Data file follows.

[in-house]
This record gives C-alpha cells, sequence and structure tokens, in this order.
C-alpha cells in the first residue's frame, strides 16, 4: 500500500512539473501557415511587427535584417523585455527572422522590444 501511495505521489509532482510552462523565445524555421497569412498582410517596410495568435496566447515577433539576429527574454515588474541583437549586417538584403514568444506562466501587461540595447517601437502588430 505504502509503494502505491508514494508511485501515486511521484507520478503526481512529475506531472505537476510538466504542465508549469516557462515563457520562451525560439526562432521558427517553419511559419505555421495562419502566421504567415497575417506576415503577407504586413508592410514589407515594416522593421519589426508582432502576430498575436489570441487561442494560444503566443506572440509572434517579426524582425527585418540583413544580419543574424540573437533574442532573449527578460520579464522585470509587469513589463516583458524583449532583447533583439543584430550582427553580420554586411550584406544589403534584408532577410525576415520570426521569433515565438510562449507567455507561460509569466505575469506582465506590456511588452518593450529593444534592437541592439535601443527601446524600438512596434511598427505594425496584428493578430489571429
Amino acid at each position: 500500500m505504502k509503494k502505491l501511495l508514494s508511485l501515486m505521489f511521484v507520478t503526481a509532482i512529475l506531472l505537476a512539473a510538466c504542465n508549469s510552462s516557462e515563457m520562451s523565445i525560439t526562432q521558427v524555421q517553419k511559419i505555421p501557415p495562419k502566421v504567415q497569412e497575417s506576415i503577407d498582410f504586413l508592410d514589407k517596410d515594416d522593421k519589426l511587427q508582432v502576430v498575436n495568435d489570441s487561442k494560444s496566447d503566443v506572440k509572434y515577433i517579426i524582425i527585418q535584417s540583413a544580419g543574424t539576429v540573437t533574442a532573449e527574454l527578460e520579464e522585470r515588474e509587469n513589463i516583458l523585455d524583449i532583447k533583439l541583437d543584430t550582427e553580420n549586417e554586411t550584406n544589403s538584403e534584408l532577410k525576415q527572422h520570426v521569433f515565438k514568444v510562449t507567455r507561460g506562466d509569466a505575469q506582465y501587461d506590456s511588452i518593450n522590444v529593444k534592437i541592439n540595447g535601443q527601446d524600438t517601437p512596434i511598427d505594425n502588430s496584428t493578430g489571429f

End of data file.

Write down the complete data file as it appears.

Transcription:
[in-house]
This record gives C-alpha cells, sequence and structure tokens, in this order.
C-alpha cells in the first residue's frame, strides 16, 4: 500500500512539473501557415511587427535584417523585455527572422522590444 501511495505521489509532482510552462523565445524555421497569412498582410517596410495568435496566447515577433539576429527574454515588474541583437549586417538584403514568444506562466501587461540595447517601437502588430 505504502509503494502505491508514494508511485501515486511521484507520478503526481512529475506531472505537476510538466504542465508549469516557462515563457520562451525560439526562432521558427517553419511559419505555421495562419502566421504567415497575417506576415503577407504586413508592410514589407515594416522593421519589426508582432502576430498575436489570441487561442494560444503566443506572440509572434517579426524582425527585418540583413544580419543574424540573437533574442532573449527578460520579464522585470509587469513589463516583458524583449532583447533583439543584430550582427553580420554586411550584406544589403534584408532577410525576415520570426521569433515565438510562449507567455507561460509569466505575469506582465506590456511588452518593450529593444534592437541592439535601443527601446524600438512596434511598427505594425496584428493578430489571429
Amino acid at each position: 500500500m505504502k509503494k502505491l501511495l508514494s508511485l501515486m505521489f511521484v507520478t503526481a509532482i512529475l506531472l505537476a512539473a510538466c504542465n508549469s510552462s516557462e515563457m520562451s523565445i525560439t526562432q521558427v524555421q517553419k511559419i505555421p501557415p495562419k502566421v504567415q497569412e497575417s506576415i503577407d498582410f504586413l508592410d514589407k517596410d515594416d522593421k519589426l511587427q508582432v502576430v498575436n495568435d489570441s487561442k494560444s496566447d503566443v506572440k509572434y515577433i517579426i524582425i527585418q535584417s540583413a544580419g543574424t539576429v540573437t533574442a532573449e527574454l527578460e520579464e522585470r515588474e509587469n513589463i516583458l523585455d524583449i532583447k533583439l541583437d543584430t550582427e553580420n549586417e554586411t550584406n544589403s538584403e534584408l532577410k525576415q527572422h520570426v521569433f515565438k514568444v510562449t507567455r507561460g506562466d509569466a505575469q506582465y501587461d506590456s511588452i518593450n522590444v529593444k534592437i541592439n540595447g535601443q527601446d524600438t517601437p512596434i511598427d505594425n502588430s496584428t493578430g489571429f